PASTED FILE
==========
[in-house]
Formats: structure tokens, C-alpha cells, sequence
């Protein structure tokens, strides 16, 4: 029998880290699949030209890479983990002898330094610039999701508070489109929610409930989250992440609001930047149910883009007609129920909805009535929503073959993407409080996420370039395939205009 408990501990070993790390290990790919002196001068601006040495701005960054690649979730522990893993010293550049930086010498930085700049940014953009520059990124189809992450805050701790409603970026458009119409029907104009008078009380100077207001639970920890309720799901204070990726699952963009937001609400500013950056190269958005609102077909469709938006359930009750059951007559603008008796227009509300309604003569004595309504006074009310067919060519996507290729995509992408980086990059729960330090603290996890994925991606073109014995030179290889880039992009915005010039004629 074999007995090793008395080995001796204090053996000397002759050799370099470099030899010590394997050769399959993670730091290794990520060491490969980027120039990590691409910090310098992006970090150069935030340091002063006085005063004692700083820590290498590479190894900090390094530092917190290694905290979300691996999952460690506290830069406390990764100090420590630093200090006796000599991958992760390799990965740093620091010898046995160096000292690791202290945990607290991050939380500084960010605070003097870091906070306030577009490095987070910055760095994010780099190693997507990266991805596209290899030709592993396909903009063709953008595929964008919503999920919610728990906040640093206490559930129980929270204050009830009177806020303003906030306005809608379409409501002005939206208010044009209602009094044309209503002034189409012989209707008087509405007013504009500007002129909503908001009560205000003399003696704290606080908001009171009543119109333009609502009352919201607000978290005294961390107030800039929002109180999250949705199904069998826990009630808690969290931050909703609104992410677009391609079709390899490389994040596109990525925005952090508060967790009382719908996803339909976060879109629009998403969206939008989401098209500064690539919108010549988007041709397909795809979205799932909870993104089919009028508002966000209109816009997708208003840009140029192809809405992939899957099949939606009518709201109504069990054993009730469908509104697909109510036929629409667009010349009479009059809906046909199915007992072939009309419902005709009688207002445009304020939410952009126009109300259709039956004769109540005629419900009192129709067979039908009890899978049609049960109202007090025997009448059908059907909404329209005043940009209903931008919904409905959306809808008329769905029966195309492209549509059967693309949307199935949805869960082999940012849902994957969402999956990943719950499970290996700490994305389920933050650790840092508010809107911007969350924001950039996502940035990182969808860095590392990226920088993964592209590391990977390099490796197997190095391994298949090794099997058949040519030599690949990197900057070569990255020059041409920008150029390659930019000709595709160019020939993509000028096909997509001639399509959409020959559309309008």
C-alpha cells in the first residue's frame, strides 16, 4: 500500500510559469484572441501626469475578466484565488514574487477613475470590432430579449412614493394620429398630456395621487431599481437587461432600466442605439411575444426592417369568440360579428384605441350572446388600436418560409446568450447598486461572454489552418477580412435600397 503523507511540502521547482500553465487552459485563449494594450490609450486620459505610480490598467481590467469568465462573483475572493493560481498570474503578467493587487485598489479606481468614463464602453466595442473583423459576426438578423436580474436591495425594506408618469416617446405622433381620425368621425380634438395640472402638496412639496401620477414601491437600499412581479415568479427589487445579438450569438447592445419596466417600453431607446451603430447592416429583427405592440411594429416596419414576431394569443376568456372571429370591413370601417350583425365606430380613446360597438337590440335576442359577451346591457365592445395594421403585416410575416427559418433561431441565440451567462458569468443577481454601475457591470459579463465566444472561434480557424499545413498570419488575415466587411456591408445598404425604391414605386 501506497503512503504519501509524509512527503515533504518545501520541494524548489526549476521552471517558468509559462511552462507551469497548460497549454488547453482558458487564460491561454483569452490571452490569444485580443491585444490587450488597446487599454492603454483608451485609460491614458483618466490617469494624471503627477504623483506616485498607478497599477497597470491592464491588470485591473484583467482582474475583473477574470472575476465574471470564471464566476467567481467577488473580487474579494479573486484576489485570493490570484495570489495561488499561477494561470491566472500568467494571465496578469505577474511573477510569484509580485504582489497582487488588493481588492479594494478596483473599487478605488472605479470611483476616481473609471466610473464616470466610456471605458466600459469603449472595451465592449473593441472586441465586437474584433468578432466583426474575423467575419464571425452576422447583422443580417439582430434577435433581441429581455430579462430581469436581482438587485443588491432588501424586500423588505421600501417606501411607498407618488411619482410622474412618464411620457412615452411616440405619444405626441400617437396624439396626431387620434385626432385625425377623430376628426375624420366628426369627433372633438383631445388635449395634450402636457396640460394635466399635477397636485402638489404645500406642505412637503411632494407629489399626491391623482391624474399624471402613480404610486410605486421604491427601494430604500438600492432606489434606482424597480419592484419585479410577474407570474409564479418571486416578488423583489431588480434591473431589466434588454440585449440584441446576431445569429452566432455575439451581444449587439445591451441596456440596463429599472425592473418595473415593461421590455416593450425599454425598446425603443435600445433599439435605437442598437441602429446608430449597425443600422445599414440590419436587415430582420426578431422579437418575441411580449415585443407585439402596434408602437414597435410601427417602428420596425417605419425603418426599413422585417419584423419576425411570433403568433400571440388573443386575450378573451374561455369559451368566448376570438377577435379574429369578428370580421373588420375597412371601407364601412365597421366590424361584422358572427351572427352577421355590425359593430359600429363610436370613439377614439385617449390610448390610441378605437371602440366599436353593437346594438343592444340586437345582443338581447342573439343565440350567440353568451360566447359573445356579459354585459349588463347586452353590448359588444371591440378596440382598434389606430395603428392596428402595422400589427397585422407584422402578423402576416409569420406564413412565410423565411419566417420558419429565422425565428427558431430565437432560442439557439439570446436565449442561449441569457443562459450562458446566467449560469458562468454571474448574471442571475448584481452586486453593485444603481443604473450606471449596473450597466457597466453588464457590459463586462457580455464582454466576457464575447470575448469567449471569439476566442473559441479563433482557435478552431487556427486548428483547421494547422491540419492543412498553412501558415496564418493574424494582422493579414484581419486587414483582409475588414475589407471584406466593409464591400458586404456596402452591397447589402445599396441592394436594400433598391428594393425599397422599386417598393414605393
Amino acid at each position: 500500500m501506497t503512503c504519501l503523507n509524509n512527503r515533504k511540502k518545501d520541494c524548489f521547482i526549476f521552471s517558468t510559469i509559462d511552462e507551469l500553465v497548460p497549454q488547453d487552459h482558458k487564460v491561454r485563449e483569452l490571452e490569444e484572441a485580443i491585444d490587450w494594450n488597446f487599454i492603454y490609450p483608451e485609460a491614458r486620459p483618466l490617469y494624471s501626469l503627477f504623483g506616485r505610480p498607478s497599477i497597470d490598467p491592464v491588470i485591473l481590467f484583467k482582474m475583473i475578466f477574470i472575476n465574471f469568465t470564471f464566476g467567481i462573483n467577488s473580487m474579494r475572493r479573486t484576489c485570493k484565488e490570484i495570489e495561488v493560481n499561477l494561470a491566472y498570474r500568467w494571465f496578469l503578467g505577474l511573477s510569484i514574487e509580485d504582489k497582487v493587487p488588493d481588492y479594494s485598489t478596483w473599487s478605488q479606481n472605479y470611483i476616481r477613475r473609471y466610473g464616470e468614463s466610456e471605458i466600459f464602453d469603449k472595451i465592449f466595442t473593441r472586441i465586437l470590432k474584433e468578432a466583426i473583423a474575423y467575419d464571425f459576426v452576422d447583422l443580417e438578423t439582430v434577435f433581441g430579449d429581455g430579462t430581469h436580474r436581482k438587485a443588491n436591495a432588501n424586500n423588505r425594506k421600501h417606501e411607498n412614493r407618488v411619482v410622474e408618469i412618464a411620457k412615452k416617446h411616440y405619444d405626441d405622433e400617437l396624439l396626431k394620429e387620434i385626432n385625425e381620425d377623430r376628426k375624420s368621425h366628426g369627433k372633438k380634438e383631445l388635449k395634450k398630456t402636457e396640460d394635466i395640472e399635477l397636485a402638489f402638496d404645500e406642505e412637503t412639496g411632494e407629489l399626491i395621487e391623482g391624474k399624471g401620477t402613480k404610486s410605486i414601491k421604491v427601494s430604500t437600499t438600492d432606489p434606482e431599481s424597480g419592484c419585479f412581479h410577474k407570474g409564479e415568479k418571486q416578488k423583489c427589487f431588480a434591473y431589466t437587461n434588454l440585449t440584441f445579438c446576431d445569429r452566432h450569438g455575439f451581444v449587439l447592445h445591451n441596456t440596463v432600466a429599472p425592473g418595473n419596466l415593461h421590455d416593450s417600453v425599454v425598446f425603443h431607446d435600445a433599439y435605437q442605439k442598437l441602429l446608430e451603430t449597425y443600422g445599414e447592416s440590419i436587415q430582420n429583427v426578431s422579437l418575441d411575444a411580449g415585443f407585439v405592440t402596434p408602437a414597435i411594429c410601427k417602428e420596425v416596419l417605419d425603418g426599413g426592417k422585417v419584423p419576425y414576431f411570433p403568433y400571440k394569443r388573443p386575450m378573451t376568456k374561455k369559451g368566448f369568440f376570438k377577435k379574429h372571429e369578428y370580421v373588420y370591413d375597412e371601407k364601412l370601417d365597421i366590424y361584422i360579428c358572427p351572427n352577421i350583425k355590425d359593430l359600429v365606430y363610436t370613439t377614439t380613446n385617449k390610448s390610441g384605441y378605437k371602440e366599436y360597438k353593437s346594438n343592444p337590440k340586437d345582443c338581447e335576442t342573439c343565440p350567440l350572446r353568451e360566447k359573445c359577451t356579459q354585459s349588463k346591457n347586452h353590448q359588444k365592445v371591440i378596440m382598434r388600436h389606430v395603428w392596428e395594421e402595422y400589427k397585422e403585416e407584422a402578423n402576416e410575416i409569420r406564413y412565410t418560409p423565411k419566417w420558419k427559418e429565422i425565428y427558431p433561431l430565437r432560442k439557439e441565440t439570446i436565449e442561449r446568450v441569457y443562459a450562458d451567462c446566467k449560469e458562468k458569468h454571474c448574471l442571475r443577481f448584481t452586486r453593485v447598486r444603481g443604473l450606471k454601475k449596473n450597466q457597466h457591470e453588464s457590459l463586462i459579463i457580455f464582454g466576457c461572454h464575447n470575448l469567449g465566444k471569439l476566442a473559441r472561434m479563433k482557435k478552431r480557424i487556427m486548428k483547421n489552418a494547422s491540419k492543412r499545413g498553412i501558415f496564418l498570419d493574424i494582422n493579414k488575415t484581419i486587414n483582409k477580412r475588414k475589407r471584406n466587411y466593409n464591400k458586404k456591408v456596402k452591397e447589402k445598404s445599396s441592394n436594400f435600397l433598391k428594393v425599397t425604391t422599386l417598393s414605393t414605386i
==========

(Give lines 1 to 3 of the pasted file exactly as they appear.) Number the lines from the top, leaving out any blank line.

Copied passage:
[in-house]
Formats: structure tokens, C-alpha cells, sequence
């Protein structure tokens, strides 16, 4: 029998880290699949030209890479983990002898330094610039999701508070489109929610409930989250992440609001930047149910883009007609129920909805009535929503073959993407409080996420370039395939205009 408990501990070993790390290990790919002196001068601006040495701005960054690649979730522990893993010293550049930086010498930085700049940014953009520059990124189809992450805050701790409603970026458009119409029907104009008078009380100077207001639970920890309720799901204070990726699952963009937001609400500013950056190269958005609102077909469709938006359930009750059951007559603008008796227009509300309604003569004595309504006074009310067919060519996507290729995509992408980086990059729960330090603290996890994925991606073109014995030179290889880039992009915005010039004629 074999007995090793008395080995001796204090053996000397002759050799370099470099030899010590394997050769399959993670730091290794990520060491490969980027120039990590691409910090310098992006970090150069935030340091002063006085005063004692700083820590290498590479190894900090390094530092917190290694905290979300691996999952460690506290830069406390990764100090420590630093200090006796000599991958992760390799990965740093620091010898046995160096000292690791202290945990607290991050939380500084960010605070003097870091906070306030577009490095987070910055760095994010780099190693997507990266991805596209290899030709592993396909903009063709953008595929964008919503999920919610728990906040640093206490559930129980929270204050009830009177806020303003906030306005809608379409409501002005939206208010044009209602009094044309209503002034189409012989209707008087509405007013504009500007002129909503908001009560205000003399003696704290606080908001009171009543119109333009609502009352919201607000978290005294961390107030800039929002109180999250949705199904069998826990009630808690969290931050909703609104992410677009391609079709390899490389994040596109990525925005952090508060967790009382719908996803339909976060879109629009998403969206939008989401098209500064690539919108010549988007041709397909795809979205799932909870993104089919009028508002966000209109816009997708208003840009140029192809809405992939899957099949939606009518709201109504069990054993009730469908509104697909109510036929629409667009010349009479009059809906046909199915007992072939009309419902005709009688207002445009304020939410952009126009109300259709039956004769109540005629419900009192129709067979039908009890899978049609049960109202007090025997009448059908059907909404329209005043940009209903931008919904409905959306809808008329769905029966195309492209549509059967693309949307199935949805869960082999940012849902994957969402999956990943719950499970290996700490994305389920933050650790840092508010809107911007969350924001950039996502940035990182969808860095590392990226920088993964592209590391990977390099490796197997190095391994298949090794099997058949040519030599690949990197900057070569990255020059041409920008150029390659930019000709595709160019020939993509000028096909997509001639399509959409020959559309309008």